Jaimey: Deception features Levi Greville, cousin of Betrayal's heroine. He is facing debtor's prison and decides to fix his problems the time-honored way: He'll marry money. He meets Aurora, the woman of his dreams but resists her when he discovers she is not the heiress he requires. She is not as poor as she pretends but she is desperate for a husband who loves her, not her money. An indiscretion leads to a speedy wedding. Then, Aurora's lies begin to unravel, leading to kidnapping, marital strife, and the possibility of death. Sounds a bit melodramatic, doesn't it?
JDP: It sounds intriguing. What project are you working on next?
Jaimey: Angel will get published next, the story of Connor and Verena from Betrayal. It is the prequel that I know some have been eagerly awaiting. wink, wink
JDP: (I think those winks were aimed at me. :-) )

Jaimey: After that is a book titled Intrigue. The connection? In Deception, Levi has a friend who is mentioned in one, maybe two scenes. His name is Gideon. Intrigue is his story. I am now in the painful first rewrite. I am also working on a sequel to Intrigue that takes place, technically, after the Regency time period and revolves around the prison ships.

JDP: You are self-published. What made you choose that route?
Jaimey: I never really considered trying a traditional publisher. I write romances without graphic sex that are not paranormal; not exactly the best-selling type of romance. Besides that, I'm a control freak. I realize that traditional publishers put up the funds for publishing but I still don't care for how much control they take away from the author.
JDP: Where can readers obtain a copies of your books?
Jaimey: Paperbacks are available through and autographed copies through . Ebooks can be purchased from Amazon or (In fact, the e-books are on sale at for 50% off until July 31st.)
JDP: Thank you for joining us today, Jaimey!
Learn more about Jaimey Grant by visiting her website, becoming a Jaimey Grant fan on Facebook, or following her on Twitter.
Now for the promised giveaway: Jaimey is offering an autographed copy of the winner's choice of Jaimey Grant titles (e-book format for foreign entries), the winner's name to be drawn two weeks from today on Monday, August 3rd. That means the deadline to enter this giveaway drawing is Sunday, August 2nd, midnight PST.
Once again, there are THREE ways to enter (meaning, you can enter three times if you do all three of the following):
(1) Email me at WITH YOUR NAME AND MAILING ADDRESS. Type "JDP NEWS Contest" in the subject line, and type, "I need more Regency Romance in my life!" in the body of the email.
(2) Visit Jaimey's blog and become a "follower", then EMAIL ME AT TO TELL ME YOU'VE BECOME A FOLLOWER OF JAIMEY'S AND INCLUDE YOUR MAILING ADDRESS IN YOUR EMAIL. Please type: "Jaimey Grant Follower" in the subject line. (If you don't email me, I won't know that you've become a follower and won't be able to give you "credit".)
(3) Leave a comment on this blog about my interview with Jaimey, then EMAIL ME AT TO TELL ME YOU LEFT A COMMENT AND INCLUDE YOUR MAILING ADDRESS IN YOUR EMAIL.
You may notice I'm being a bit of a stickler this time about sending me your mailing address. That's because the person I drew as winner of the Donna Hatch giveaway did NOT include her mailing address and did not respond to my email when I informed her she was the winner, so she consequently forfeited her prize to a very happy runner-up who DID INCLUDE HER MAILING ADDRESS as I'd requested in the giveaway rules. This time, if I draw the name of someone who fails to send me her mailing address, you will have 48 hours to reply to any email I send you informing you of your win, after which your prize, too, will be awarded to someone else who entered the contest and abided by the rules.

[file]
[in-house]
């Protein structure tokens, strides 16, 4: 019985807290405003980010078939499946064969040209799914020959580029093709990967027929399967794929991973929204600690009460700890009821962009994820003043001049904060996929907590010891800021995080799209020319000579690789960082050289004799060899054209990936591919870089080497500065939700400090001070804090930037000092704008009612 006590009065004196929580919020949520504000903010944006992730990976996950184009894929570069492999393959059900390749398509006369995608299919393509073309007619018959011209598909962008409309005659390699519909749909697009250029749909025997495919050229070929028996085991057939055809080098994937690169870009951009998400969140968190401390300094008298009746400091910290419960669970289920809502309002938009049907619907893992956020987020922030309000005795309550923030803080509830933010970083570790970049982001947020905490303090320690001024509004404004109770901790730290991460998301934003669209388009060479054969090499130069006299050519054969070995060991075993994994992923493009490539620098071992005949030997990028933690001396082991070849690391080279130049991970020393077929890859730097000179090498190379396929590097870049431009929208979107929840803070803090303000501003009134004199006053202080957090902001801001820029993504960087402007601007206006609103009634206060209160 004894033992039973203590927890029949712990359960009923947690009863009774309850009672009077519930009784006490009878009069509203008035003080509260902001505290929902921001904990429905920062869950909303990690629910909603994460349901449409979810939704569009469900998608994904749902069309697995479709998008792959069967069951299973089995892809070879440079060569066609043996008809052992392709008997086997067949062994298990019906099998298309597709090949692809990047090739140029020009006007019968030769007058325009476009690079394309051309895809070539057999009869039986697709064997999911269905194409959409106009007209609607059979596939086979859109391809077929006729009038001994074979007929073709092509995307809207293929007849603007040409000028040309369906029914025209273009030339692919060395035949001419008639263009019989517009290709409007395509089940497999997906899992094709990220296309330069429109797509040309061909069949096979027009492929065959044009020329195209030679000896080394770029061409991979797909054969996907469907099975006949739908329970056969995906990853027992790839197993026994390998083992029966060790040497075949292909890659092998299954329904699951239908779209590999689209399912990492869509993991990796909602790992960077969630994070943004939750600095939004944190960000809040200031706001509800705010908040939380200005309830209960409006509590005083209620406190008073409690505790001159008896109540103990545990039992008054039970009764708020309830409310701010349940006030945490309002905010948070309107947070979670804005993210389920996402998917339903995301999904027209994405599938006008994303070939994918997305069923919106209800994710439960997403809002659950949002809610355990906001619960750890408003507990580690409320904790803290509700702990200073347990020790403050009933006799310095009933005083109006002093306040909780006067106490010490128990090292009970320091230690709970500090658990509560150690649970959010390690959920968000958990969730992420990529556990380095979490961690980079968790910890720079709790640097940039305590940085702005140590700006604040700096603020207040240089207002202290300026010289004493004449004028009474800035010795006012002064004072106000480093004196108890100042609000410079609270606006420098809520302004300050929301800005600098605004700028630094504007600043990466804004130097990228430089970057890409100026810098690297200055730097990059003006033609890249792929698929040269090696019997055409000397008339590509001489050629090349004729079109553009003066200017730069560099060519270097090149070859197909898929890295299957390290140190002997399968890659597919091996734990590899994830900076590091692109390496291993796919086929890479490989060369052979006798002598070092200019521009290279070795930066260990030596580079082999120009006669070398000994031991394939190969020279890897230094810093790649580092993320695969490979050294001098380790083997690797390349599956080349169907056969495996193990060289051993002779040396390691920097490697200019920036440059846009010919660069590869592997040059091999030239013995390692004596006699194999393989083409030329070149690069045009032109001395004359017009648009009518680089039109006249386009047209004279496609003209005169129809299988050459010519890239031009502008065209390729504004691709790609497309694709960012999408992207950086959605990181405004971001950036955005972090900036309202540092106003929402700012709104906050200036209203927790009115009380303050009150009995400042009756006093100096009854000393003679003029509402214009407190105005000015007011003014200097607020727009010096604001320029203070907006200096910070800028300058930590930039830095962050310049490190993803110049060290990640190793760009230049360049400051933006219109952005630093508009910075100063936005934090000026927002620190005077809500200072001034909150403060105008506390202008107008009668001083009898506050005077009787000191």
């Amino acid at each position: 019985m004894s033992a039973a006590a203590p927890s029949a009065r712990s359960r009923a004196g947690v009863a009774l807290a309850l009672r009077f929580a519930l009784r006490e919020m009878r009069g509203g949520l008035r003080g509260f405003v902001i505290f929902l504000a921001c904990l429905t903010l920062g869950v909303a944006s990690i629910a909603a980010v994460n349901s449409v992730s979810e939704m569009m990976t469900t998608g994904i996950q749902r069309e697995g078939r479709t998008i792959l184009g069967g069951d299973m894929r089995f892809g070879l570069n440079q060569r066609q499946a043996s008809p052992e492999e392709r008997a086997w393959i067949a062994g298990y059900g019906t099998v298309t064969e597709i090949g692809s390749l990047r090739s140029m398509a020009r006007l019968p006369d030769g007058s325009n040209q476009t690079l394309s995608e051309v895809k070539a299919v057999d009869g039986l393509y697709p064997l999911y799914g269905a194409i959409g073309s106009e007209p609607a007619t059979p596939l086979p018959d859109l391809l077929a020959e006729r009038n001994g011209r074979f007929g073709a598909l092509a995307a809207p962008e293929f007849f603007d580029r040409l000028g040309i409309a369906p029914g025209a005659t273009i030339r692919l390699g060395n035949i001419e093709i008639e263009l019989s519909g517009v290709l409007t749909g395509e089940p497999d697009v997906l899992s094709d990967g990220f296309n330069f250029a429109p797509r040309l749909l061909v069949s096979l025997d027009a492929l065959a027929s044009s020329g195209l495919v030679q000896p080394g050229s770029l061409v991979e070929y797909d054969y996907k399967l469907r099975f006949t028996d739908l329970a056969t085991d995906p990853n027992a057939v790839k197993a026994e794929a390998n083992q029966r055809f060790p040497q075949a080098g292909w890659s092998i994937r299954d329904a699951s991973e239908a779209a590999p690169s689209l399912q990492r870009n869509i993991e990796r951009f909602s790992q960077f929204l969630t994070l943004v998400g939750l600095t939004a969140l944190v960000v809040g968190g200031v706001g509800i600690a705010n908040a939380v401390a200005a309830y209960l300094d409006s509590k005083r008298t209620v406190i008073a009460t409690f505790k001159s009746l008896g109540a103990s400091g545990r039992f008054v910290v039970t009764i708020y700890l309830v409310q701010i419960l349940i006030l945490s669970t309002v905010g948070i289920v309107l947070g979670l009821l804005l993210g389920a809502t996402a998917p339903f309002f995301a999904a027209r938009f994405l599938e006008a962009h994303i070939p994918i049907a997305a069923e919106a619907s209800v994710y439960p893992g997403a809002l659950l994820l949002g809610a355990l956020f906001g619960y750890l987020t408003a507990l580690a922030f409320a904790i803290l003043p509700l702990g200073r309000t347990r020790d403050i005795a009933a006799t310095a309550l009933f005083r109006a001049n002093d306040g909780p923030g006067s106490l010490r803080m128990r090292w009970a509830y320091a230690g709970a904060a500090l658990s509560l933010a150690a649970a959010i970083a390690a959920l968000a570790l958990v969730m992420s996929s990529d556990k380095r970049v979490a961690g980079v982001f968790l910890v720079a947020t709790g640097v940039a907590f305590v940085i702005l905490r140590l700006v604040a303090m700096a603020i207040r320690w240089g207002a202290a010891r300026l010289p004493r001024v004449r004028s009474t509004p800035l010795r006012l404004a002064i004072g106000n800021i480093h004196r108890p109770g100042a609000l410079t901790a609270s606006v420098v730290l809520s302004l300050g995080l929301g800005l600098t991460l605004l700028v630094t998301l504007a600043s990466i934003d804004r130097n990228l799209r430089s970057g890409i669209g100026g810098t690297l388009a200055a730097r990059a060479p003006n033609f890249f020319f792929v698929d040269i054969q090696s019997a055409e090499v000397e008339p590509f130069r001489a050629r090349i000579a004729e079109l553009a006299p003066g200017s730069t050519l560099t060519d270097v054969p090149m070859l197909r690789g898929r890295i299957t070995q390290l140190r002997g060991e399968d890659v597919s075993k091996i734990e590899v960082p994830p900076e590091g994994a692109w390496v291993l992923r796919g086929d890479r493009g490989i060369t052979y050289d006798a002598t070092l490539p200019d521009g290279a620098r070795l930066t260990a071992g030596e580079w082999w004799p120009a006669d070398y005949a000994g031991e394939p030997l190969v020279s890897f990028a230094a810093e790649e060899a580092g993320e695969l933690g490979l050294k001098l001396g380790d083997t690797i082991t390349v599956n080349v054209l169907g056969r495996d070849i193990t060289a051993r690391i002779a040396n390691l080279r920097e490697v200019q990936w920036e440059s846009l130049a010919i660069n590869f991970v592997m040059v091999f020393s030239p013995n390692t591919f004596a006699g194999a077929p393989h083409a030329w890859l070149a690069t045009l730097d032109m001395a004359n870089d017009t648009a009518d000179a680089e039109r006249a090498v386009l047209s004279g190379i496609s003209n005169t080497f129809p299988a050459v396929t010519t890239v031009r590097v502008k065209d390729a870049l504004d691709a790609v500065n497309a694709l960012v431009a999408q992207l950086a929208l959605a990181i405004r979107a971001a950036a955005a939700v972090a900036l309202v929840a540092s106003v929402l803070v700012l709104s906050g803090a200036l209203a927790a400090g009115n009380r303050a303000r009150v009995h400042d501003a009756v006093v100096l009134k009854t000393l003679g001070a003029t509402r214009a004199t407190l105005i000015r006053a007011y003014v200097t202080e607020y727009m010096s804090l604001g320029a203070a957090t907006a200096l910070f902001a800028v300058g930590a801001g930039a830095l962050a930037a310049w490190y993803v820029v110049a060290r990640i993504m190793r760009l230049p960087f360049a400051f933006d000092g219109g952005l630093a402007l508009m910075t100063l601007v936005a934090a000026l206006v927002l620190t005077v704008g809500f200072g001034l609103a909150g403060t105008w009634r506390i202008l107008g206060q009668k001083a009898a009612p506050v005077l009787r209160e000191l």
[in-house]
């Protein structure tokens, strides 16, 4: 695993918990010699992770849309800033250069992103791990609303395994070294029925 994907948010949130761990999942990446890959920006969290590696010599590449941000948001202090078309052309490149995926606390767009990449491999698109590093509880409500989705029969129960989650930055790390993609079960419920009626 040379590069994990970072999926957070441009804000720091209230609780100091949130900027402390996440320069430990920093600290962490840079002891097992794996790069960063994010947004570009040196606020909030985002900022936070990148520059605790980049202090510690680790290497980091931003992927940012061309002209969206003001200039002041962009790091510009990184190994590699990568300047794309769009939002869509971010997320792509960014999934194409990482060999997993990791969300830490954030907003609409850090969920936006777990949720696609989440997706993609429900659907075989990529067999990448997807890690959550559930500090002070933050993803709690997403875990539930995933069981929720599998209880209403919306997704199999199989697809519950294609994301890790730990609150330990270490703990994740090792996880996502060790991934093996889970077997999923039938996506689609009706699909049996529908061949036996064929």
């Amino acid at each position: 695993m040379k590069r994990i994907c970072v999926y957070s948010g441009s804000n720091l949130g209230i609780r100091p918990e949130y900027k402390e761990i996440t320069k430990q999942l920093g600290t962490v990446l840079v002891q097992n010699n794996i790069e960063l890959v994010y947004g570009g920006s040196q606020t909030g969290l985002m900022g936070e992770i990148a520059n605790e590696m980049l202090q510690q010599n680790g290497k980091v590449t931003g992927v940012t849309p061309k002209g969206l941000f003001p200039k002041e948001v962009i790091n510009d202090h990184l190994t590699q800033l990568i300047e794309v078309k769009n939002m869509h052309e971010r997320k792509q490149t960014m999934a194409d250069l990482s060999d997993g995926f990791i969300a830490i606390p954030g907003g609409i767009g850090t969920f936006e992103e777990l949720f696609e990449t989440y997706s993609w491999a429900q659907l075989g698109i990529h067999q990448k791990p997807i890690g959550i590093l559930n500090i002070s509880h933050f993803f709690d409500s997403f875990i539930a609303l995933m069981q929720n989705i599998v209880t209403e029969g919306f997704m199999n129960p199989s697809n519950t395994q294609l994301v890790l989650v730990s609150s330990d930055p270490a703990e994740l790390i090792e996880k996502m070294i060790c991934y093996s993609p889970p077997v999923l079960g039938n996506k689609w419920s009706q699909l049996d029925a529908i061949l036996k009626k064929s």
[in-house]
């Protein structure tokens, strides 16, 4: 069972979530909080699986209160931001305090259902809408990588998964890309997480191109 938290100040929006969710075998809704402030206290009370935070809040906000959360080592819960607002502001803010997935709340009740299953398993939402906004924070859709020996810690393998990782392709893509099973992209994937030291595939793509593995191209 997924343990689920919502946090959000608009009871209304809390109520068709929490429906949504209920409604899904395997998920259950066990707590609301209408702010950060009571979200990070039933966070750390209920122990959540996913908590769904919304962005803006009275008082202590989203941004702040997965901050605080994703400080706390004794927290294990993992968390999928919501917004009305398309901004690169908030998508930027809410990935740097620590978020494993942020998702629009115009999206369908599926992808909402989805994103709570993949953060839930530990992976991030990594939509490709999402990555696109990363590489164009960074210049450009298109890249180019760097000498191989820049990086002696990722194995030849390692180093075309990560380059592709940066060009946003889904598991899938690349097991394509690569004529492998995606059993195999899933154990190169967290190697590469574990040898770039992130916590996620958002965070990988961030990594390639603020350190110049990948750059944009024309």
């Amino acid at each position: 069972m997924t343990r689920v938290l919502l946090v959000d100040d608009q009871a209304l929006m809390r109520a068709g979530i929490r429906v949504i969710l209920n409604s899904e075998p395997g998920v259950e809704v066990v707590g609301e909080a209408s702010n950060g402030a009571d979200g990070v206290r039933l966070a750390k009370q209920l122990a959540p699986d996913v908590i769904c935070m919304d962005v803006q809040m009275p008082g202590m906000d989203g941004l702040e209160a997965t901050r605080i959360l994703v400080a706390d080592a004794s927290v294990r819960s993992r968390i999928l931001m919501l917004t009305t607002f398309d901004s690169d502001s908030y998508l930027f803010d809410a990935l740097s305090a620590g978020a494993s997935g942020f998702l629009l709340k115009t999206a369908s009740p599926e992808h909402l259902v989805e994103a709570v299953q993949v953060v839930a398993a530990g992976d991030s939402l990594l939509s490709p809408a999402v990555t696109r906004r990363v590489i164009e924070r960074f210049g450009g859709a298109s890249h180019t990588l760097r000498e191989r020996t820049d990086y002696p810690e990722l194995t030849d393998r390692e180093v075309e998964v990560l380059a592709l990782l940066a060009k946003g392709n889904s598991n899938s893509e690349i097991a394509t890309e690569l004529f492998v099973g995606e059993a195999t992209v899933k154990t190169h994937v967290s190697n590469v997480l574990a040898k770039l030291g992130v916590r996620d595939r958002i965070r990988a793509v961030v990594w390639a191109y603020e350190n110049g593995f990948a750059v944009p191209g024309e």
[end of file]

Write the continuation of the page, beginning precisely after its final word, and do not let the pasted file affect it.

Okay, now that I've vented on that subject...let the new giveaway competition begin!


Judy said...

I love Jaimey's covers. They have just enough there to be elegant. I also read Victoria Holt and Madeleine Brent. Historical Romances is the genre I started out reading and love the Regency Era. I have not read any of her books, but I plan to remedy that.
Great interview also Joyce.

LuAnn said...

I agree with Judy! I love the classy design of the covers.

windycindy said...

What an interesting author and person!
I enjoyed this interview very much!
Thanks, Cindi

Donna Hatch said...

I love Regency romances...I love to read them and write them. Some of my favorite authors are: Georgette Heyer, Carla Kelly, Rhonda Woodward, and Julia Quinn. I am excited to read something by Jaimey.

Nichole Giles said...

Hey, I think I'd love all of her titles. Sounds like a great storyline.

Fun interview, Joyce!


Cami Checketts said...

Sounds like a wonderful book. I love to read Regency romance, wish I was patient enough to research and write one!
Thanks for the fun interview,

Anonymous said...

I can't seem to get enough Regency romances lately. I'd love to read some of Jaimey's and I'm going to check out her other author suggestions.


fbmartinaz said...

Thanks Joyce for the interview and introducing me to Regency Romance. It's my first encounter and I will research to find its attraction.

The Heartless Gamer Girl said...

Hi everyone! Thank you for all the lovely comments. I appreciate the support and I'm glad you enjoyed the interview. I especially appreciate the feedback on the covers. I designed them myself with Corel Paint Shop using photos I took. (The photo on the cover of Spellbound is actually the crick that runs through the backyard of the house we own in MD.)

I feel compelled to offer a warning in regard to my books. While I leave out unnecessary sexual details, my stories do tend to run a little dark, more emotional. More than one reader has mentioned crying at some point. In her review of Betrayal, Joyce noted how dark the story was. I don't know why Joyce and I didn't think to mention it in the interview...

Thank you, everyone, for posting your comments and entering the drawing. :o)

Joyce DiPastena said...

Ah, don't let Jaimey's comment scare you. Her books aren't like "Stephen King dark". ;-) She just means they're not lighhearted and frivolous. Some of the themes may be a little dark (I haven't read ALL her books, so I can't vouch for them all), but not of a sort that should scare any reader off.